Revisiting Dev Anand's 10 best films on his 90th birth anniversary

  • IANS, Mumbai
  • |
  • Updated: Sep 26, 2013 18:36 IST
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Thursday marks the 90th birth anniversary of Dev Anand and it is time to revisit some of his best movies like Hum Dono, Tere Mere Sapne and Guide. 

Here is a list of the 10 best films of Bollywood's evergreen star, who died in 2011 aged 88.  

Rahi (1953): One of Dev Saab's unknown gems. Based on litterateur Mulk Raj Anand's story The Wayfarer, the film about the relationship between British colonists and Indians was shot in a neo-realistic light by progressive intellectual director KA Abbas. Very seldom did Dev Anand step into the territory of the unwaveringly experimental cinema. He did so in Rahi. The film was internationally celebrated. Dev saab and his leading lady Nalini Jaywant went to Russia with the film. It blew the Soviets' minds. Nowadays the film is hardy ever screened at any Dev Anand festival.

Paying Guest (1957): Nutan and Dev Anand were fantastic together. They did two lovely romantic-comedies and Subodh Mukherjee's Paying Guest scores over Vijay Anand's Tere Ghar Ke Samne. Both the wonderful stars were younger and looked so much in love under the fake studio moon.  

Kala Pani (1958): Dev Anand as a man out to prove his jailed father's innocence exuded so much intense determination that you wondered where and how he found those gaps in his mission to romance the very lovely Madhubala and Nalini Jaywant. Raj Khosla's new best how to tap Dev Anand's arrogant romanticism. 


Bombai Ka Baboo (1960):
An absolute knockout of a movie directed by the very gifted Raj Khosla, who directed Dev Anand in a number of films from CID in 1956 to Shareef Badmash in 1973. Bombai Ka Baboo portrayed a subtly incestuous relationship. Dev Saab played a fugitive on the run who pretends to be the son of a couple and falls in love with the daughter (Suchitra Sen). In the end, Dev Anand had to send off the woman he loves to her sasural as his sister! The song "Chal ri sajni" still echoes in our hearts. A must-see.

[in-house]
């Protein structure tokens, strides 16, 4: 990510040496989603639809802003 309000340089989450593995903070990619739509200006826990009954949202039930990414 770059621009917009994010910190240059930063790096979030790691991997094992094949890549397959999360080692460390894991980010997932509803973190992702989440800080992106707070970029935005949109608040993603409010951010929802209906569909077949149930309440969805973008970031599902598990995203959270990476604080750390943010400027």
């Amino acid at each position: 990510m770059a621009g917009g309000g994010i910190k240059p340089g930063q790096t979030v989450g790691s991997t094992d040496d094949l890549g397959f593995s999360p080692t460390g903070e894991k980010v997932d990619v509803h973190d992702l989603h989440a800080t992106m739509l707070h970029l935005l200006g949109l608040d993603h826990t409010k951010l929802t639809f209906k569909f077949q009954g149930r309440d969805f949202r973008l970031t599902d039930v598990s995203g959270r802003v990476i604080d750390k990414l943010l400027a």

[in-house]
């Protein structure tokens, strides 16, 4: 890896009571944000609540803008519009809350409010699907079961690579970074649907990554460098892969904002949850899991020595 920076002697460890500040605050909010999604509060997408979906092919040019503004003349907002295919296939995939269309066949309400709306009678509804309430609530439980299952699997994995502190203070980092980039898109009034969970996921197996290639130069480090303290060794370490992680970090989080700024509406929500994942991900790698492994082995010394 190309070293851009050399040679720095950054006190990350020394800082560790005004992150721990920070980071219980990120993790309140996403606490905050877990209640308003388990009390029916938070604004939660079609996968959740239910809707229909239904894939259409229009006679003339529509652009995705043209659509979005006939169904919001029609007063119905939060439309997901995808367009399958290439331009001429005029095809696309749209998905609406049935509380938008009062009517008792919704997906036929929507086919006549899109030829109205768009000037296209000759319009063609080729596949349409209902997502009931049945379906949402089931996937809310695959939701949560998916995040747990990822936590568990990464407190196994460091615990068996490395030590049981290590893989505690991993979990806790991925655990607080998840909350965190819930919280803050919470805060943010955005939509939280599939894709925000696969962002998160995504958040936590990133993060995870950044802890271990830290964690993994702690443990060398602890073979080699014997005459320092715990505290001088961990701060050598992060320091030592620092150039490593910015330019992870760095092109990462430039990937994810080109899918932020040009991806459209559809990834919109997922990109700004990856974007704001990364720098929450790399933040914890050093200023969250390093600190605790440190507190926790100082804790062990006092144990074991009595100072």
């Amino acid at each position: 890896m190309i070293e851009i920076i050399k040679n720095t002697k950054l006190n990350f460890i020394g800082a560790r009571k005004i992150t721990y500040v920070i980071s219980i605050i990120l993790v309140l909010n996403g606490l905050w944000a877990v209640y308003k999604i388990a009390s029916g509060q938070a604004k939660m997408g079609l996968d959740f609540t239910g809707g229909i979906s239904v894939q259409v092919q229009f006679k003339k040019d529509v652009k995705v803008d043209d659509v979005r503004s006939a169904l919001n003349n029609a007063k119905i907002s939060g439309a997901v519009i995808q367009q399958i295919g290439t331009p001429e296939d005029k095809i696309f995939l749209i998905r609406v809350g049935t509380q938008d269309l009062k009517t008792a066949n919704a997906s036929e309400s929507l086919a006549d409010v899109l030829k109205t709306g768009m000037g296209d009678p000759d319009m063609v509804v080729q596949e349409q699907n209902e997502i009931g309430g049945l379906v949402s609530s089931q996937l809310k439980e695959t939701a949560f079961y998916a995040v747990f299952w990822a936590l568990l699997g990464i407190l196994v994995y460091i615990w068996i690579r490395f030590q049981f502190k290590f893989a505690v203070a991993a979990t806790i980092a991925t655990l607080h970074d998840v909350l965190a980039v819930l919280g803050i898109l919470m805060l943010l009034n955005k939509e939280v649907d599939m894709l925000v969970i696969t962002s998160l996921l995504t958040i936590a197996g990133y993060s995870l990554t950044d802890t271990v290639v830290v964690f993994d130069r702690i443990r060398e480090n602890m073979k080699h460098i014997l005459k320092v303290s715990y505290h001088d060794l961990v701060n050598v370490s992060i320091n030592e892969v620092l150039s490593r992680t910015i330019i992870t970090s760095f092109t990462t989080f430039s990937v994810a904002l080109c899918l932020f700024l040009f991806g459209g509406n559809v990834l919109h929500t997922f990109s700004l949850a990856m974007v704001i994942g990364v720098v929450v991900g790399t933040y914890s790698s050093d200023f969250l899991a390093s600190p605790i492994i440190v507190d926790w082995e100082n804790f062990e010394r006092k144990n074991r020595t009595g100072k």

Hum Dono (1961): The dramatic film about look-alikes, who were not twins (and that was unusual) and who swap lives. The film saw Dev Anand don a double role with much gusto. Yup, the moustache helped. But Dev Anand remained Dev Anand no matter what he played. And he seldom used disguises. His pairing here with  Sadhana seemed blessed by divinity. Hard to say whom Dev Saab paired the best with -- Sadhana, Nutan, Waheeda Rehman, Raakhee or Hema Malini. 

Guide (1965): It is the film that defines Dev Anand's career. Raju, the Guide who guides Rosy's career into stardom and falls deep into the morass of corruption and damnation came alive as a real character, blemishes and  all. This is the one film that would keep Dev Anand alive in cinema forever. 

Jewel Thief (1967): Vijay Anand loved casting his star-brother in roles about dual personalities. In Jewel Thief, Dav saab played his own character's double who didn't exist. To find out just how that worked, you had to go through a goldmine of gorgeous girls Vyjayanthimala, Tanuja, Helen, Fariyal ... and terrific songs climaxed by the breathless "Honthon mein aisi baat" where Dev generously allowed his leading lady to take centrestage. 

Johny Mera Naam (1970): With the film, he made a glorious comeback after the debacle of his directorial debut Prem Pujari. Johny Mera Naam was a compelling kitsch concoction about two long-lost brothers, several villains and a vamp who stripped for Premnath to an Asha Bhosle song Husn ke laakhon rang that to date remains the most suggestive song-and-dance ever shot in a Hindi film. Vijay Anand made sure every song highlighted Dev Saab's ebullience and nonchalant attitude. Come to think of it, this was Dev Saab's sexiest film ever.  


Tere Mere Sapne (1971):
A year after the classic kitschy tale in Johny Mera Naam, Vijay Anand directed his star-brother in this sensitive film about a doctor's descent from nobility to corruption. Mumtaz, who stepped in at the last minute to replace Sharmila Tagore, revealed herself to be one of Bollywood's finest dramatic actresses. The film is suffused with the sounds of sorrow and romance, regret and nostalgia. Its failure broke Dev saab's heart.

Hare Rama Hare Krishna (1971): By far Dev Saab's best film, this was a charming tender story of siblings separated by squabbling parents (Kishore Sahu and Achala Sachdev). Shot in Kathmandu, the film has an aura of mystery and tragedy surrounding the plot and characters. Dev saab and Zeenat Aman were perfect as siblings, so perfect that all subsequent attempts to cast them as romantic leads collapsed.

 

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